Ambrizzi 1993 ), which is prescribed for the LBM diagnosis, indicates that forcing is imposed in the northern edge of the region, where Rossby waves of any wavenumber are prohibited. In this, is latitude and where is Earth’s radius. In contrast, the pattern from the Sea of Okhotsk to the Aleutian Islands exists in a waveguide where planetary-scale waves can propagate. The horizontal component of wave activity flux ( Takaya and Nakamura 2001 ), demonstrates northeastward wave propagation from the

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Hyodae Seo, Young-Oh Kwon, Terrence M. Joyce, and Caroline C. Ummenhofer

low-frequency dynamics involving the high-latitude wave-breaking and wave-blocking events ( Strong and Magnusdottir 2008 ) influence the position of the North Atlantic eddy-driven jet and the NAO ( Rivière and Orlanski 2007 ; Woollings et al. 2010b ). The basin-scale quasi-steady circulation response to extratropical SST forcing often resembles the leading mode of the internal atmospheric variability ( Peng and Robinson 2001 ; Deser et al. 2004 ; Frankignoul and Sennéchael 2007 ). The

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Satoru Okajima, Hisashi Nakamura, Kazuaki Nishii, Takafumi Miyasaka, Akira Kuwano-Yoshida, Bunmei Taguchi, Masato Mori, and Yu Kosaka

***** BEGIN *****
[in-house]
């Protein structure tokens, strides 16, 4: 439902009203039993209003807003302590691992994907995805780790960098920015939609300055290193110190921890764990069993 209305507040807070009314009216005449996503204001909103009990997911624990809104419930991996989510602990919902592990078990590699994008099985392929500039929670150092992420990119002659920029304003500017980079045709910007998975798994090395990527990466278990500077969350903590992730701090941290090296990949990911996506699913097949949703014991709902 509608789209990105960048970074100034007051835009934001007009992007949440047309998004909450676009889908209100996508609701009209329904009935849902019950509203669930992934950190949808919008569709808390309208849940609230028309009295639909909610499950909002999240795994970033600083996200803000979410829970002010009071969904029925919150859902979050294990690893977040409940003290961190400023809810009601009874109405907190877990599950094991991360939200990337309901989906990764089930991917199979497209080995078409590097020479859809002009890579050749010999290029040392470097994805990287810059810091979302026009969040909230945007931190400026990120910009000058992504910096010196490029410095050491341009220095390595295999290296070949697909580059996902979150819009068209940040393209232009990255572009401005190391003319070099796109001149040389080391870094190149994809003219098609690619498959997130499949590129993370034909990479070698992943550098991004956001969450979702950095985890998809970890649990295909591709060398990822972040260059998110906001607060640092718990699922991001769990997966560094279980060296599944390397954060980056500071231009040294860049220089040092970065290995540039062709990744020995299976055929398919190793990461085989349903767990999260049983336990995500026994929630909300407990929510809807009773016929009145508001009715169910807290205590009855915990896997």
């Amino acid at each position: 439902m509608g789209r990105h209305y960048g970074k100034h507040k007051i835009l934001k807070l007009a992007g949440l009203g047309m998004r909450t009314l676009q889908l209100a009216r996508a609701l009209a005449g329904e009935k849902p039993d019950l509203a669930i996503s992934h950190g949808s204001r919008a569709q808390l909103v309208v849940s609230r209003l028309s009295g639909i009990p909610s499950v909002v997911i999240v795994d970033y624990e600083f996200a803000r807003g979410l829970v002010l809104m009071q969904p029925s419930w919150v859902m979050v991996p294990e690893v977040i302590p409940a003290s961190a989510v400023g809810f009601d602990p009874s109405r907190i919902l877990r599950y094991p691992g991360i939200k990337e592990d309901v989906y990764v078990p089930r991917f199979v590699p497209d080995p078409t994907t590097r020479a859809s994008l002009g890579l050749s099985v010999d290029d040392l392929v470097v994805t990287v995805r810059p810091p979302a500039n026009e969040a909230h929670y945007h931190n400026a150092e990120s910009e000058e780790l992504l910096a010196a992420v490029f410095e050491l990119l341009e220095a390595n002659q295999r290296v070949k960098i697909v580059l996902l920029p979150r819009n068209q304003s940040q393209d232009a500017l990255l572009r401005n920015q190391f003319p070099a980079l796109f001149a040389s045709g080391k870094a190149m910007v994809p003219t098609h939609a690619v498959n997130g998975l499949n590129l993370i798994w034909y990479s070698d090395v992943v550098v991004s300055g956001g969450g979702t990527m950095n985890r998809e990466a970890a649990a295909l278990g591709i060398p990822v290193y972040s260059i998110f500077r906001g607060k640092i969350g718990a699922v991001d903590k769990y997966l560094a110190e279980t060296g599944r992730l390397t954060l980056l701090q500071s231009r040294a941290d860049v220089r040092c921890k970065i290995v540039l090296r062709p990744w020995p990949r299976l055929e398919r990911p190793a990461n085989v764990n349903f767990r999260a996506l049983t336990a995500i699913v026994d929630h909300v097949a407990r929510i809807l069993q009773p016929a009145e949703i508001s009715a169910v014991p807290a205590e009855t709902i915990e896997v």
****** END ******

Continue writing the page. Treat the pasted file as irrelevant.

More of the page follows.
“dynamical mode” ( Kosaka and Nakamura 2006 , 2010 ), which is inherent to the climatological-mean state of the westerly jet, planetary waves, and associated background thermal gradient. Among the energy conversion/generation terms, the most distinct difference between the observations and the model appears in GP (energy generation through diabatic heating). For the observed anomalies GP as the net is negative and acts as a damping, while positive GP in the model indicates efficient forcing to the

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Akira Kuwano-Yoshida and Shoshiro Minobe

−1 without zero contours] are shown. The precipitation difference between CNTL and SMTHK associated with the explosive deepening also affects the upper troposphere. Figure 12 displays the basin-scale composite differences in the geopotential height at 300 hPa between the explosive and slow deepening events in CNTL and SMTHK. Here, the difference is taken to enhance the characteristics of the explosive deepening events. At T = −24 h, the geopotential height anomaly shows a wave train

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Hyodae Seo, Arthur J. Miller, and Joel R. Norris

(ignoring the wave effects on currents) as where τ is the wind stress, ρ a is the density of the air, C D is the drag coefficient, and W and U are the 10-m wind speed and the surface current speed, respectively. The ocean eddies influence the wind stress through SSTs modifying W via marine boundary layer (MABL) dynamics (e.g., Wallace et al. 1989 ; Samelson et al. 2006 ) and surface currents creating velocity shear across the air–sea interface. To illustrate the SST effect on the wind